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Standing between his office and the main gallery of El Dorado Auction House, Alejandro Aguilar crossed his arms, blocking the uncharacteristic nervousness attempting to sneak past his defenses. He wasn't a sixteenyearold schoolboy. He was a grown man, a titan in the art world. He assigned prices to priceless artifacts and exposed fraudulent fakes in museums and private collections worldwide. By design, his name had become synonymous with honor, integrity and control.
And yet, the woman sitting at her desk in the gallery, typing determinedly on her computer without a glance in his direction, had reduced him to a twisted mass of raw, exposed wiring in a structure marked "condemned." Any minute, a spark could flare. One accidental touch, one misread innuendo and he'd go up in flames.
For six weeks, he and Lucienne Bonet had worked side by side to prepare El Dorado's inventory for liquidation. He'd come to San Francisco from Spain specifically to handle the auction because the man who'd collected the pieces, his father, had died.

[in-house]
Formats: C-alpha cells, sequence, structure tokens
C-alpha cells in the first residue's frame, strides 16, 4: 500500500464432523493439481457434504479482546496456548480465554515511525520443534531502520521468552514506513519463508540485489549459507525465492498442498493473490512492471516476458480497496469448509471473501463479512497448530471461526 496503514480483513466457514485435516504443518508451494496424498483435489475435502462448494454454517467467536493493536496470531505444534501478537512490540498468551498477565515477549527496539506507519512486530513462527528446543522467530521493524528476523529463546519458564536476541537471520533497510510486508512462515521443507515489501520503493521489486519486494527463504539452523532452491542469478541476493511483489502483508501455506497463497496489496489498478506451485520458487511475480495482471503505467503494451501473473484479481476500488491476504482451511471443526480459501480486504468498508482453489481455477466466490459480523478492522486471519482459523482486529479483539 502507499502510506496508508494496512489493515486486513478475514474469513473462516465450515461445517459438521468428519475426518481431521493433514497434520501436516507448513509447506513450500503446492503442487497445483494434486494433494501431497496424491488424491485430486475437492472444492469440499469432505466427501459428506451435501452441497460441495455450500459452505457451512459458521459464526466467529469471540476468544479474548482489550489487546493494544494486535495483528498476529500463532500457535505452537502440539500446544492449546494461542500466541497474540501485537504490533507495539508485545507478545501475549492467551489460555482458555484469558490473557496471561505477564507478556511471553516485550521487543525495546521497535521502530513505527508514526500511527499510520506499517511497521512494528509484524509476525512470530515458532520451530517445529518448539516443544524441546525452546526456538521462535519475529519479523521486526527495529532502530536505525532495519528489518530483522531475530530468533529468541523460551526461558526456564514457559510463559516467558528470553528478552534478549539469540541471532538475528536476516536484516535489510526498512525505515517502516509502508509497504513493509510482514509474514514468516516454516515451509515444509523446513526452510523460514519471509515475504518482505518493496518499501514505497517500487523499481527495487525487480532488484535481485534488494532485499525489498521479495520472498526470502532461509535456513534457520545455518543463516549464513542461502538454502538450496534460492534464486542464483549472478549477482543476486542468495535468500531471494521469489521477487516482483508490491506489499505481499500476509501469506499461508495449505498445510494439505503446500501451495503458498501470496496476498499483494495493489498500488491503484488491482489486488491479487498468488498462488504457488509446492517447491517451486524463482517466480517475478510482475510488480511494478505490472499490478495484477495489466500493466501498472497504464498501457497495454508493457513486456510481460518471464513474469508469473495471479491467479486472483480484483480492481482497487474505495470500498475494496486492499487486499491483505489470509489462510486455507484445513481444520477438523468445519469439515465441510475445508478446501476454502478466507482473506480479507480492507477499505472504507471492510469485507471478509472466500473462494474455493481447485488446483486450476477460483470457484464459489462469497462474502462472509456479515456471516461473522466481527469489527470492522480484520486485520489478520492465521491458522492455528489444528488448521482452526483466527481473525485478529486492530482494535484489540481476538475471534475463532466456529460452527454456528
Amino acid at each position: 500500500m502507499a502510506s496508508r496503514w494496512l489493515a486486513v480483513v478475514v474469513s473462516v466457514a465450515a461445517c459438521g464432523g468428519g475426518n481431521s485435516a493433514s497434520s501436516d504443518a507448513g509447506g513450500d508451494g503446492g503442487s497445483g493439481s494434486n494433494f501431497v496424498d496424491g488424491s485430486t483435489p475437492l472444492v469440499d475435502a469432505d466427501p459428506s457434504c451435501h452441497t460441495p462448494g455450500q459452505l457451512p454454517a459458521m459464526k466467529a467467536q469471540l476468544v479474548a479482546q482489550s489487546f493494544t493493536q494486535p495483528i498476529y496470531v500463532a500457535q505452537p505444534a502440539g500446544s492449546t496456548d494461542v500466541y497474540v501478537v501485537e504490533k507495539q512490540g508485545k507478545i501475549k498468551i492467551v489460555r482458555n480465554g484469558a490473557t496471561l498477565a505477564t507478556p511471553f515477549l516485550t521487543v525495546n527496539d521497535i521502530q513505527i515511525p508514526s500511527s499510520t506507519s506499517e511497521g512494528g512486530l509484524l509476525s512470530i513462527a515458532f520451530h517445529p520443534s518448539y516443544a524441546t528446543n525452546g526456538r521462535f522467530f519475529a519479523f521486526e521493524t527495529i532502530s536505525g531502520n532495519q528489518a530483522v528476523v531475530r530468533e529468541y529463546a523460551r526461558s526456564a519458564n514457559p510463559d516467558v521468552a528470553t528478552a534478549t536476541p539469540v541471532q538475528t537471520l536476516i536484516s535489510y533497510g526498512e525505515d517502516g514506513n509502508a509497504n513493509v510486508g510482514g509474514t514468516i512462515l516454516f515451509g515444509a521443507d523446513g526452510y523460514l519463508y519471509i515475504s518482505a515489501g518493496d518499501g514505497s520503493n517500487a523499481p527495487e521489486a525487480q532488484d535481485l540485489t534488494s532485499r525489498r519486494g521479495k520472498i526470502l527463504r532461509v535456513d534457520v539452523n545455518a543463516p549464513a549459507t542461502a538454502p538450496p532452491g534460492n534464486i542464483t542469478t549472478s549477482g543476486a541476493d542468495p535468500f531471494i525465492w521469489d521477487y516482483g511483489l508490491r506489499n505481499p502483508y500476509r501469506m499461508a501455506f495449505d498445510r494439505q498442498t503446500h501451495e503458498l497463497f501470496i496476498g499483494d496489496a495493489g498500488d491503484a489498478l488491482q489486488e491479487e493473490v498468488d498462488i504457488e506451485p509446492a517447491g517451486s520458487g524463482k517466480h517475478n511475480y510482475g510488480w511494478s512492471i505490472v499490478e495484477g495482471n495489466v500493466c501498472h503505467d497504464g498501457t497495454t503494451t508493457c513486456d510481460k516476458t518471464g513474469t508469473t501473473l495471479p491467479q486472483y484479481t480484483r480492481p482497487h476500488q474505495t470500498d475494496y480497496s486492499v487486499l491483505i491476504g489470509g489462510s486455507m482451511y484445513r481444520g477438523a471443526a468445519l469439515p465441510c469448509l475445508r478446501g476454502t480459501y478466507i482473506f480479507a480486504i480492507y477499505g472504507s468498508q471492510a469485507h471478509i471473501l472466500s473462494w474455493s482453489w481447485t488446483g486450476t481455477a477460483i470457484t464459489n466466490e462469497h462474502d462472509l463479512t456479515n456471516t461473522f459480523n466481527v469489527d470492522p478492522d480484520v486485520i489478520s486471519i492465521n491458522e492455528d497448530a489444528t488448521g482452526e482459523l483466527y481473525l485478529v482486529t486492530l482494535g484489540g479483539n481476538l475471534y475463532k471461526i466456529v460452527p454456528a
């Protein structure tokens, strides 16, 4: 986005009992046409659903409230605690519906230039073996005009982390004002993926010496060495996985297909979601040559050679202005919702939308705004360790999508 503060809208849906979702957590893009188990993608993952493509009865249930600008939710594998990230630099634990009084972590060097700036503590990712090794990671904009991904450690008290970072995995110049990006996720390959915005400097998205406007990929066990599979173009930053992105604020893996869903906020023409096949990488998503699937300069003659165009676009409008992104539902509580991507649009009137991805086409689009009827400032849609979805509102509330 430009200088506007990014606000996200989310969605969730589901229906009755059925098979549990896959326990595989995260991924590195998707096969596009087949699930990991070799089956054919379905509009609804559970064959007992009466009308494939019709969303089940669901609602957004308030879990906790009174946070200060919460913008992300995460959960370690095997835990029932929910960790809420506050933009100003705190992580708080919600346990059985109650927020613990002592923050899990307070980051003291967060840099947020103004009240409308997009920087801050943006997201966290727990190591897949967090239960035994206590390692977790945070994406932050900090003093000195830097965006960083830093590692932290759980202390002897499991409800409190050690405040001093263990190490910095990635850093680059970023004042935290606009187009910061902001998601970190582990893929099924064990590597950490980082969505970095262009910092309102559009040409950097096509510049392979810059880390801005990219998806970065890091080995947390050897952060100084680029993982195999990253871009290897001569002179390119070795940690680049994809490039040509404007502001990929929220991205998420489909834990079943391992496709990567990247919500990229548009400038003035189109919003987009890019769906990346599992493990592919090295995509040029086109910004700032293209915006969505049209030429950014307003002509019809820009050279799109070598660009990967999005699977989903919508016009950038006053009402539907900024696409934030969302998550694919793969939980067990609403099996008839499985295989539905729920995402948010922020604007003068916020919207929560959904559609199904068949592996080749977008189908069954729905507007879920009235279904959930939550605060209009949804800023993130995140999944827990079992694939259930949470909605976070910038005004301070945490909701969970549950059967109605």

The death had meant nothing to him. Alex had not seen Ramon Murrieta since he'd walked out on Alex's mother when he was three years old. But Ramon's passing had given Alex something he'd never had before—a brother. One who worked for the FBi and had no idea what to do with their deceased father's business holdings. At his invitation, Alex had traveled halfway across the world, expecting to spend two months getting to know his surprise sibling while breaking up the collection his fickle father had built.
What he had not expected was meeting a woman he could no longer resist. "Lucienne?"
Her fingers continued to fly across her keyboard. She'd touched him just as quickly this morning, when they'd both reached for a diamond bracelet, one of the last items left for appraisal.
The contact had lasted less than a split second, but the effect had been like the strike of a match. Her smile over his wry retort had stoked a barely banked flame. Alex had endured yearlong love affairs with less incendiary power than this.